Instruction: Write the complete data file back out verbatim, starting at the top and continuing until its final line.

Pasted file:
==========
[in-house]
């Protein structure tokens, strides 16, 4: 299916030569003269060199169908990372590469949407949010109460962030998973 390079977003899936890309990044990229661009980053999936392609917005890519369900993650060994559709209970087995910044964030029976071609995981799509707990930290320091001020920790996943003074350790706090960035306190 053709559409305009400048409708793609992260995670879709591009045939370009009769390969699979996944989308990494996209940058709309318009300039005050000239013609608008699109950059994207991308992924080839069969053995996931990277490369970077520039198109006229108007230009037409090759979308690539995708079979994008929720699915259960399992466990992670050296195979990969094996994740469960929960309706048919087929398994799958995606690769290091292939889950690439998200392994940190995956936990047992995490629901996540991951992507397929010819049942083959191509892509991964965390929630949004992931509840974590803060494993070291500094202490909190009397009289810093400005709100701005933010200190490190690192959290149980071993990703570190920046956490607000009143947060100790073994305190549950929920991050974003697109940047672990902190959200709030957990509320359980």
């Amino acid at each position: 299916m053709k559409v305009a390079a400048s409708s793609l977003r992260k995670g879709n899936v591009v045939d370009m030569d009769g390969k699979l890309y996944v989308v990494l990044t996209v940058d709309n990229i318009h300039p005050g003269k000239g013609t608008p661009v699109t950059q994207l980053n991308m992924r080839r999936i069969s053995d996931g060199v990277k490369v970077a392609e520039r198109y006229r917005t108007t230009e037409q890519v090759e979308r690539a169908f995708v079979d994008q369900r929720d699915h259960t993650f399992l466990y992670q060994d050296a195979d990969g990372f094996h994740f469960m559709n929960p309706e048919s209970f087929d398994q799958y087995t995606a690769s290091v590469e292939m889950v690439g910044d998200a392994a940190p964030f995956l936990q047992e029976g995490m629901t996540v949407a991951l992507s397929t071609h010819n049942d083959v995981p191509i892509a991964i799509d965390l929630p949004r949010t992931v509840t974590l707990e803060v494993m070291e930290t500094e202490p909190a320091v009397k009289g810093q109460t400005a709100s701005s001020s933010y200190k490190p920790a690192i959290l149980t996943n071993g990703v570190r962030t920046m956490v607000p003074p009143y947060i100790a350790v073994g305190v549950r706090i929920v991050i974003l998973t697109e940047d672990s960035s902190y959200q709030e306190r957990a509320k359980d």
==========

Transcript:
[in-house]
């Protein structure tokens, strides 16, 4: 299916030569003269060199169908990372590469949407949010109460962030998973 390079977003899936890309990044990229661009980053999936392609917005890519369900993650060994559709209970087995910044964030029976071609995981799509707990930290320091001020920790996943003074350790706090960035306190 053709559409305009400048409708793609992260995670879709591009045939370009009769390969699979996944989308990494996209940058709309318009300039005050000239013609608008699109950059994207991308992924080839069969053995996931990277490369970077520039198109006229108007230009037409090759979308690539995708079979994008929720699915259960399992466990992670050296195979990969094996994740469960929960309706048919087929398994799958995606690769290091292939889950690439998200392994940190995956936990047992995490629901996540991951992507397929010819049942083959191509892509991964965390929630949004992931509840974590803060494993070291500094202490909190009397009289810093400005709100701005933010200190490190690192959290149980071993990703570190920046956490607000009143947060100790073994305190549950929920991050974003697109940047672990902190959200709030957990509320359980």
């Amino acid at each position: 299916m053709k559409v305009a390079a400048s409708s793609l977003r992260k995670g879709n899936v591009v045939d370009m030569d009769g390969k699979l890309y996944v989308v990494l990044t996209v940058d709309n990229i318009h300039p005050g003269k000239g013609t608008p661009v699109t950059q994207l980053n991308m992924r080839r999936i069969s053995d996931g060199v990277k490369v970077a392609e520039r198109y006229r917005t108007t230009e037409q890519v090759e979308r690539a169908f995708v079979d994008q369900r929720d699915h259960t993650f399992l466990y992670q060994d050296a195979d990969g990372f094996h994740f469960m559709n929960p309706e048919s209970f087929d398994q799958y087995t995606a690769s290091v590469e292939m889950v690439g910044d998200a392994a940190p964030f995956l936990q047992e029976g995490m629901t996540v949407a991951l992507s397929t071609h010819n049942d083959v995981p191509i892509a991964i799509d965390l929630p949004r949010t992931v509840t974590l707990e803060v494993m070291e930290t500094e202490p909190a320091v009397k009289g810093q109460t400005a709100s701005s001020s933010y200190k490190p920790a690192i959290l149980t996943n071993g990703v570190r962030t920046m956490v607000p003074p009143y947060i100790a350790v073994g305190v549950r706090i929920v991050i974003l998973t697109e940047d672990s960035s902190y959200q709030e306190r957990a509320k359980d």